Dale Tallon is back in charge of making roster decisions in Florida, as the Panthers have apparently shuffled their front office yet again. John Tortorella picked up his 500th career win, and based on the way his season has gone in Columbus, he could very quickly be shaking the negative narrative that has followed him around since his disastrous tenure in Vancouver.
DALE TALLON BACK?:
BREAKING: Dale Tallon is wearing a Panthers jacket at a Panthers practice: pic.twitter.com/HMI1BA1XvS
— Cats On The Prowl (@Cats0ntheprowl) December 19, 2016
Dale Tallon is back in charge of the Florida Panthers, well, maybe. There are conflicting reports about whether Tallon has been given more say after being shuffled upstairs to a President of Hockey Operations role. Tallon is rumoured to be back conversing with other general managers and more involved with the day-to-day decision making of the Florida Panthers. Although Florida beat writers and the Panthers owner himself have countered and said everything is the status quo, it’s clear either Tallon has taken on some sort of bigger role or the Florida Panthers want it known that Tallon is still involved.
The hockey world was visibly upset at the firing of Gerard Gallant and making Tallon more involved might help to soften that anger, and it’s not hard to see why. Firing your coach 22 games into the season is hardly a surprise in the NHL, even if the team won the division the season prior, but the decision becomes more difficult if there was a philosophical difference at hand. A coach firing seems more like an offseason move and thats tough to do when you just had a winning season. It becomes even more curious when the former minor-league-coach-turned-general-manager, Tom Rowe, resumes the head coaching duties and then the old general manager, Dale Tallon, who was ‘promoted’ goes back to being more involved. Tallon is a familiar face to other hockey teams so this may be their attempt at damage control, but even this feels a little uncoordinated.
As much as the Panthers has become another venue for the hockey analytics vs. old school traditionalists debate to foster, it also makes them one of the most talked about teams in the NHL, which almost never happens. Every transaction will be dissected and debated as to which side the Panthers are currently leaning towards and whether that translates to success on the ice. The Panthers might have a clear plan, although it hasn’t exactly shown through, so their future actions are a must-follow to see just where this ends up.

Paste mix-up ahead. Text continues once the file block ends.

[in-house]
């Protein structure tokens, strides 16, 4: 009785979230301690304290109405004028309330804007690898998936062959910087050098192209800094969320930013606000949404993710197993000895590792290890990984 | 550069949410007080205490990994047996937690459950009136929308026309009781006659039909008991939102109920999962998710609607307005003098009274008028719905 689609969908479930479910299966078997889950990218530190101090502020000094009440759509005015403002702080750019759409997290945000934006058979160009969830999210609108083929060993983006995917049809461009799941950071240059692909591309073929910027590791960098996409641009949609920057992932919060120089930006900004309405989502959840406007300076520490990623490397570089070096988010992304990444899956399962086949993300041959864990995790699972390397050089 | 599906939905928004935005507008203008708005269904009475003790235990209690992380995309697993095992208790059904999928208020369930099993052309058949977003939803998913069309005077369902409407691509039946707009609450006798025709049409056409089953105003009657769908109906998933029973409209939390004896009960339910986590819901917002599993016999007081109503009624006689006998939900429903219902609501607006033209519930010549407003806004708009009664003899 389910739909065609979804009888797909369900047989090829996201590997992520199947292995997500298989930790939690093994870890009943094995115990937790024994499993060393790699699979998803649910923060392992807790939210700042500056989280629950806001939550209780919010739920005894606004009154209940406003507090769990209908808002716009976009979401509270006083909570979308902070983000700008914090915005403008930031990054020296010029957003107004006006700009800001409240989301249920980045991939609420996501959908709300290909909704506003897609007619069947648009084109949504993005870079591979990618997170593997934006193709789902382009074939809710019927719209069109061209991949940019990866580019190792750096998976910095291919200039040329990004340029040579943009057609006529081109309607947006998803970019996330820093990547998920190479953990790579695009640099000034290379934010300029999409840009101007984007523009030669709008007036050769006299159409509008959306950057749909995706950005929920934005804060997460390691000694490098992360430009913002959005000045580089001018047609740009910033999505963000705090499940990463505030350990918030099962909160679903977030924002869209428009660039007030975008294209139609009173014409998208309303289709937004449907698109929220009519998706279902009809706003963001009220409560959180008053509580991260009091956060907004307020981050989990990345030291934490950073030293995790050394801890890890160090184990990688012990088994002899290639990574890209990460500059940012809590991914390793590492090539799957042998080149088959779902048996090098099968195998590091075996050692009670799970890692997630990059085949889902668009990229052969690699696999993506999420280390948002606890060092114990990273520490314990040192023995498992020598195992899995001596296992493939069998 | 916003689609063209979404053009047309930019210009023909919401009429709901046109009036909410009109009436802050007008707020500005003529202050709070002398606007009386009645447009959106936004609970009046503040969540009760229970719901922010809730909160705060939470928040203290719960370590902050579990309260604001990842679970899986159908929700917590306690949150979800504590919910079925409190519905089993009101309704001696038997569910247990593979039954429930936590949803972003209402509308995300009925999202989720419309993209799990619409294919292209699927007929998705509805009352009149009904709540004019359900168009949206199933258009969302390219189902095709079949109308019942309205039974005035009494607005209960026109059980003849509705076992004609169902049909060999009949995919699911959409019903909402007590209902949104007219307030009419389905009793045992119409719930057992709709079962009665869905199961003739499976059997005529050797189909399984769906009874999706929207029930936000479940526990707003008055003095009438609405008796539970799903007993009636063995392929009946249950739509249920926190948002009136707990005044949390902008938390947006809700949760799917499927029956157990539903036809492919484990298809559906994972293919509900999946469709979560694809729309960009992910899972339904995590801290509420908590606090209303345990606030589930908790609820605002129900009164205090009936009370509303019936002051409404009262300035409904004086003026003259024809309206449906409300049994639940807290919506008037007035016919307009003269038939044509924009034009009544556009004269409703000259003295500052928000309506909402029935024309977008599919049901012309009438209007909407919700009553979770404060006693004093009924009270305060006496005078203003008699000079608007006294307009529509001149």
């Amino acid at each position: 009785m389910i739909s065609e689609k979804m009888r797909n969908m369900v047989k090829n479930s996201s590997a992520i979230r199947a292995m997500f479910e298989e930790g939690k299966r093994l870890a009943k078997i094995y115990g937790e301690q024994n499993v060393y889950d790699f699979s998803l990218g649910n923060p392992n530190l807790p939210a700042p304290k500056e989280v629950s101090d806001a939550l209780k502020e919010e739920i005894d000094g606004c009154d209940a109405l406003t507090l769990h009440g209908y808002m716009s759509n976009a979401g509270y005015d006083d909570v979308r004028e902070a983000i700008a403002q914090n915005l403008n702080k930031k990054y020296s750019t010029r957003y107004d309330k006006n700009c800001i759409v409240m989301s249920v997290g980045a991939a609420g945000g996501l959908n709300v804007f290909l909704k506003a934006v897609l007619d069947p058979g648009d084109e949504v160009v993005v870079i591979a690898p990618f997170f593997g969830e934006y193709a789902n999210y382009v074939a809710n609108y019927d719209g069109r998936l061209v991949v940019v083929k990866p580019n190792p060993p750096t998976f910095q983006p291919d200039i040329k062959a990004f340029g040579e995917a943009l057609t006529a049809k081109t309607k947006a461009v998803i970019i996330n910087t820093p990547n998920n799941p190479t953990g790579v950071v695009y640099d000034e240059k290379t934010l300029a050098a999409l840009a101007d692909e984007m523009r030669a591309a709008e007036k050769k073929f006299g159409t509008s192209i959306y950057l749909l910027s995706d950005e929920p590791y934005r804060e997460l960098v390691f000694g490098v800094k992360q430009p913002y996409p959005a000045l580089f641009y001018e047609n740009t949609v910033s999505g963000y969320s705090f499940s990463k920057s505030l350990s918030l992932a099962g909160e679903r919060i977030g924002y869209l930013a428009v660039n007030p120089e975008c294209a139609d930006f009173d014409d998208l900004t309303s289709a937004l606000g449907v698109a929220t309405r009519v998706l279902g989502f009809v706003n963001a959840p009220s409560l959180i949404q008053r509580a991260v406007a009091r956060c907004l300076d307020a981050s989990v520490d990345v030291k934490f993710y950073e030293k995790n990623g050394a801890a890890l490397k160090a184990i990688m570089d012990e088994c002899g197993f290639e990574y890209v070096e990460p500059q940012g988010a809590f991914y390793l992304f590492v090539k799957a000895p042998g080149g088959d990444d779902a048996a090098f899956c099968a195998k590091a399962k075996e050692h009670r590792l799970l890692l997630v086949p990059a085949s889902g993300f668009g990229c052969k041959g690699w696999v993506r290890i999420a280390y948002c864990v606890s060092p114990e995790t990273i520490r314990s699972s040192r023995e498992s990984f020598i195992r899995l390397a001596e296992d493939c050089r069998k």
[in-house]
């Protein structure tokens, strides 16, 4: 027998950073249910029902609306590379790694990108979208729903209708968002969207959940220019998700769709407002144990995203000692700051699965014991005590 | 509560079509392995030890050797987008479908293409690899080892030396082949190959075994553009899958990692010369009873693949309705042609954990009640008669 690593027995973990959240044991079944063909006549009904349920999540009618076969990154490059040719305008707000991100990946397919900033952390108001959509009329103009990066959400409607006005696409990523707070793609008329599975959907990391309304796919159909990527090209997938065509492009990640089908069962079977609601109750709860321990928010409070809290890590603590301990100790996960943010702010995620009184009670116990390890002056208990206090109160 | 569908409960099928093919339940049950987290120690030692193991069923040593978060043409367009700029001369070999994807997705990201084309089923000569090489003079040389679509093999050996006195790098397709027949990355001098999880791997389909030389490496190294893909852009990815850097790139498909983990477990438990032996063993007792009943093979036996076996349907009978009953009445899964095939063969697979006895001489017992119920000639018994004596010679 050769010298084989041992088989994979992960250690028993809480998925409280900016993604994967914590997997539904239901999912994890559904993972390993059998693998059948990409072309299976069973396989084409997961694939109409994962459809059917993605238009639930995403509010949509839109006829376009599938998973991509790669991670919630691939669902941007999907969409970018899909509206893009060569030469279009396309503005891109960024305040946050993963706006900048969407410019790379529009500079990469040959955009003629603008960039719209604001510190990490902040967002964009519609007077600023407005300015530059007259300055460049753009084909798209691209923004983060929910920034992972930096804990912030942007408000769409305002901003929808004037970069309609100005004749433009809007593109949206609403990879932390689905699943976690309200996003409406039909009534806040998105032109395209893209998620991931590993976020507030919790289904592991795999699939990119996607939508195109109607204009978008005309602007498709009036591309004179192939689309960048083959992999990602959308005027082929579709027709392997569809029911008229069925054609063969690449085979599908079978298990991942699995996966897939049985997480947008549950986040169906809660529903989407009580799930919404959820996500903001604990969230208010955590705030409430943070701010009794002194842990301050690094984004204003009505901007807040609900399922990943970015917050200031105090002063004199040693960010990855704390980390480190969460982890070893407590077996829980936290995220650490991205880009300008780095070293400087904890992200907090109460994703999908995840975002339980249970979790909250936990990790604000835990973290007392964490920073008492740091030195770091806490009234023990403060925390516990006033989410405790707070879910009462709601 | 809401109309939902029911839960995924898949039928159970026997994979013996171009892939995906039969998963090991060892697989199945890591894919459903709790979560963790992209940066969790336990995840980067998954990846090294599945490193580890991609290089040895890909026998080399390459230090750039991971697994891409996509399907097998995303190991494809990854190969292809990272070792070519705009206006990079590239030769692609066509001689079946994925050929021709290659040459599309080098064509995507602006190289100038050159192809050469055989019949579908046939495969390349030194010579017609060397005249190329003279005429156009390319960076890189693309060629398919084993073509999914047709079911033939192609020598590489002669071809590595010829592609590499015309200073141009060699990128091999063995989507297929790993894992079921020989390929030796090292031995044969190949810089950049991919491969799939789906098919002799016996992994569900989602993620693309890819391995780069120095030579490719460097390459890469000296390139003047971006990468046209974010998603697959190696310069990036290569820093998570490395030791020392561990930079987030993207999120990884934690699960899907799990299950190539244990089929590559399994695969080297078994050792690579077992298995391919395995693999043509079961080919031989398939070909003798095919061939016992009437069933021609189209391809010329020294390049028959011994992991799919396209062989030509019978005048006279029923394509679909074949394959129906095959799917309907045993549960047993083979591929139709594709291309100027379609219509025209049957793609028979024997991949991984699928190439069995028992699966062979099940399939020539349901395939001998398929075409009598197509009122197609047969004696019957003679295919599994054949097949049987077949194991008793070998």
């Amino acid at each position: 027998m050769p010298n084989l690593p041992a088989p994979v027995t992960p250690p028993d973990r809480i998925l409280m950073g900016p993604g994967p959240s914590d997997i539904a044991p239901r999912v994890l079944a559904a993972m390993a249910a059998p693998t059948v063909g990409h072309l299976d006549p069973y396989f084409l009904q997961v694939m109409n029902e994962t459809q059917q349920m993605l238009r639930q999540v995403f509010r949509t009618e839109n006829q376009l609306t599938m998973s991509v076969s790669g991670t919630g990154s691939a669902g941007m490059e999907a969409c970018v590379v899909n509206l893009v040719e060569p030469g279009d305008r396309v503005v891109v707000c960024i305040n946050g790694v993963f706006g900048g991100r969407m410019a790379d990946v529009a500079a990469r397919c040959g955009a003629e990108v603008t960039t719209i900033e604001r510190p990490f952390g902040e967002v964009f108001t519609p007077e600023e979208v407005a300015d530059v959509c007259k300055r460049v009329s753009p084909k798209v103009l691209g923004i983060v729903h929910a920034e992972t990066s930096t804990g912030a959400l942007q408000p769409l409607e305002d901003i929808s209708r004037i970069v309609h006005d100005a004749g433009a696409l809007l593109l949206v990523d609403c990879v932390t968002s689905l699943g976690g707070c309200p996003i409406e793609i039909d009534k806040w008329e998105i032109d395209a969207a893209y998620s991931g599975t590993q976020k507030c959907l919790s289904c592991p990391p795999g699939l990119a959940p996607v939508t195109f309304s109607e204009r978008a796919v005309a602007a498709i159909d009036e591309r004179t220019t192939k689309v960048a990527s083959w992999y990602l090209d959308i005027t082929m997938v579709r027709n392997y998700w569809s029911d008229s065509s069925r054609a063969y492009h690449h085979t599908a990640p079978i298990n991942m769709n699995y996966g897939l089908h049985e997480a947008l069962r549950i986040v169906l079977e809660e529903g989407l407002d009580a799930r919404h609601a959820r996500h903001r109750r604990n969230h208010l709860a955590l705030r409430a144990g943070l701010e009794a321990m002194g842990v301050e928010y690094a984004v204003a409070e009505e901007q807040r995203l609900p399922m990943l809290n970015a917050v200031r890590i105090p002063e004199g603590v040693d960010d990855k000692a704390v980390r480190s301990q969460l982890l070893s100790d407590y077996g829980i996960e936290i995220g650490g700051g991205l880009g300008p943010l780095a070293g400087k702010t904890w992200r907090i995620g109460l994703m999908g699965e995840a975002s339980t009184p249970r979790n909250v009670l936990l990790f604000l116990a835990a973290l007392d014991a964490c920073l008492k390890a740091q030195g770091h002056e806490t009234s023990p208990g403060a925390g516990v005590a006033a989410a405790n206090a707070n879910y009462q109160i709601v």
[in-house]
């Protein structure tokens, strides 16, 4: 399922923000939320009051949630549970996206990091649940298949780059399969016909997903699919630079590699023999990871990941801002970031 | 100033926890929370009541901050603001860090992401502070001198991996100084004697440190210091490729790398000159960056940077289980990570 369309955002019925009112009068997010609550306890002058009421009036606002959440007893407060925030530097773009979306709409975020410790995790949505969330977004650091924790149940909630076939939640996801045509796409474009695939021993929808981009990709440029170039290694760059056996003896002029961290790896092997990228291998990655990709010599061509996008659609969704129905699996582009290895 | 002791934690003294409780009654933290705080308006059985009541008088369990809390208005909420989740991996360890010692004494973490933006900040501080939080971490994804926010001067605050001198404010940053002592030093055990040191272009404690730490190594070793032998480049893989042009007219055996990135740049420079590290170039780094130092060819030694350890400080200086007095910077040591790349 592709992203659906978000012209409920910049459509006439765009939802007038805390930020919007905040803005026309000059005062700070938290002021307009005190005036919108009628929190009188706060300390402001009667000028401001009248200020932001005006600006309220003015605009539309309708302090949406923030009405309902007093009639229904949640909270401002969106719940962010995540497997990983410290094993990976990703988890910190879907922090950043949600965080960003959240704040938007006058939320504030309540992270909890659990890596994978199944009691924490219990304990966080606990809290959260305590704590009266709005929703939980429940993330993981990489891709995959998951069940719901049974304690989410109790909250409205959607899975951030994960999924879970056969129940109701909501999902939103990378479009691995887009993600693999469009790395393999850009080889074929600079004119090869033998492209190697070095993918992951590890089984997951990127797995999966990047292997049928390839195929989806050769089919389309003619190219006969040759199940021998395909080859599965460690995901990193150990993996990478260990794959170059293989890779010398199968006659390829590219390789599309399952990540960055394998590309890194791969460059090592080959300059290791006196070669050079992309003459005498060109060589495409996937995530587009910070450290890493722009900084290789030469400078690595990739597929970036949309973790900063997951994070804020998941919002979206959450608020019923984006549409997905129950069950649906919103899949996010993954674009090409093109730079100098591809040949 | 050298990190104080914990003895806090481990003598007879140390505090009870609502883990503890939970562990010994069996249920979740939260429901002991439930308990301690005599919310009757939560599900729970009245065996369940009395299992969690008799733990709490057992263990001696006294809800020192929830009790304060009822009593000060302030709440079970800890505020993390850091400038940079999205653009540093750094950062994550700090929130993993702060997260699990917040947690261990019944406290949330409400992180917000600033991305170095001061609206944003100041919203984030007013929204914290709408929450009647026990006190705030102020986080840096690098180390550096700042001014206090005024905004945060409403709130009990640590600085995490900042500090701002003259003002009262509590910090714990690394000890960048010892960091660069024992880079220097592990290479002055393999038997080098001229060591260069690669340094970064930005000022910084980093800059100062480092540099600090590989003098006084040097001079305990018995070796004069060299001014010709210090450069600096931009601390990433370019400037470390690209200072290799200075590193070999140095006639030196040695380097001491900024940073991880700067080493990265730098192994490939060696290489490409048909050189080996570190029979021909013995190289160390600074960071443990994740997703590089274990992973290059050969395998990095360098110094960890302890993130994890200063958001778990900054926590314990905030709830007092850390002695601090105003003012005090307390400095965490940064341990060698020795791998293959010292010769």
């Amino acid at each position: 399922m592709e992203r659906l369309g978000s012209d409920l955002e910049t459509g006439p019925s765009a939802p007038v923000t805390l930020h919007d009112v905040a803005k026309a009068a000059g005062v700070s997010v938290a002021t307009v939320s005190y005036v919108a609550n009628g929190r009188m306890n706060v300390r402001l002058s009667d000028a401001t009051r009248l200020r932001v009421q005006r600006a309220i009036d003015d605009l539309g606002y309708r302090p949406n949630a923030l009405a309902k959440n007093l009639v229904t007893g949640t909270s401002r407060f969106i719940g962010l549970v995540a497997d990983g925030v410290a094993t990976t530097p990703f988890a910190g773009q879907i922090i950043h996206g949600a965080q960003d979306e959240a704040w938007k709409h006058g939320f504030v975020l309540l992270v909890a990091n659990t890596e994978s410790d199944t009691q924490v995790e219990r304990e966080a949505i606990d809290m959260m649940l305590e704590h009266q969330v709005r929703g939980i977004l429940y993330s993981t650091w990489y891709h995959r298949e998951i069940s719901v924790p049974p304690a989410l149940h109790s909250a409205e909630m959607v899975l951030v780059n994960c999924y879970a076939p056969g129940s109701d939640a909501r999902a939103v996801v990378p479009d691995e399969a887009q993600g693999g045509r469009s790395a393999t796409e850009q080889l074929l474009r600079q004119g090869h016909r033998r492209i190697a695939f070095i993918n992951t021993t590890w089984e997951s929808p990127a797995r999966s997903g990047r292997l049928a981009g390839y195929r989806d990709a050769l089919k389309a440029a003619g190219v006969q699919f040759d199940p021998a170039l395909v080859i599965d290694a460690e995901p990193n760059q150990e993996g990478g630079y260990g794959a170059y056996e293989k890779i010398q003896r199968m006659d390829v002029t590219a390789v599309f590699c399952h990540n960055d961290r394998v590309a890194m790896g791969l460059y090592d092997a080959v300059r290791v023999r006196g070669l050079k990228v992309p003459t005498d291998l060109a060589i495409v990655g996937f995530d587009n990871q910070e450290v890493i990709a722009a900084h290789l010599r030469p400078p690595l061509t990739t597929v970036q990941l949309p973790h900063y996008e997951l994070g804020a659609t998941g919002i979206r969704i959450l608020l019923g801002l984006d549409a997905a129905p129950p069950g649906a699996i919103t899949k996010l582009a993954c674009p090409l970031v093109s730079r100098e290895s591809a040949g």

THE TORTS 500:
*extreme 30 for 30 voice*
What if I told you the blue jackets are actually good #CBJ
— SB (@Sam_Blazer) December 18, 2016
The Columbus Blue Jackets and John Tortorella are making it difficult to not include them in every NHLN Notebook. John Tortorella picked up his 500th win of his coaching career against his former team, the Vancouver Canucks, as well as his ninth win in a row for the Blue Jackets.
Tortorella has gone from that crazy coach who tried to fight Bob Hartley during intermission to leading the Blue Jackets to a 20-5-4 record. But it doesn’t seem like mirage at all. Tortorella might be known for his overemphasis on shot blocking, but the Blue Jackets are close to the top 10 in shot attempt differential and look like a contender at this point. Torts might have been slightly underrated due to his questionable time in Vancouver, but that was likely a bad fit for both sides. Otherwise, Tortorrella coached teams have only missed the playoffs in five out of thirteen season in the National Hockey League.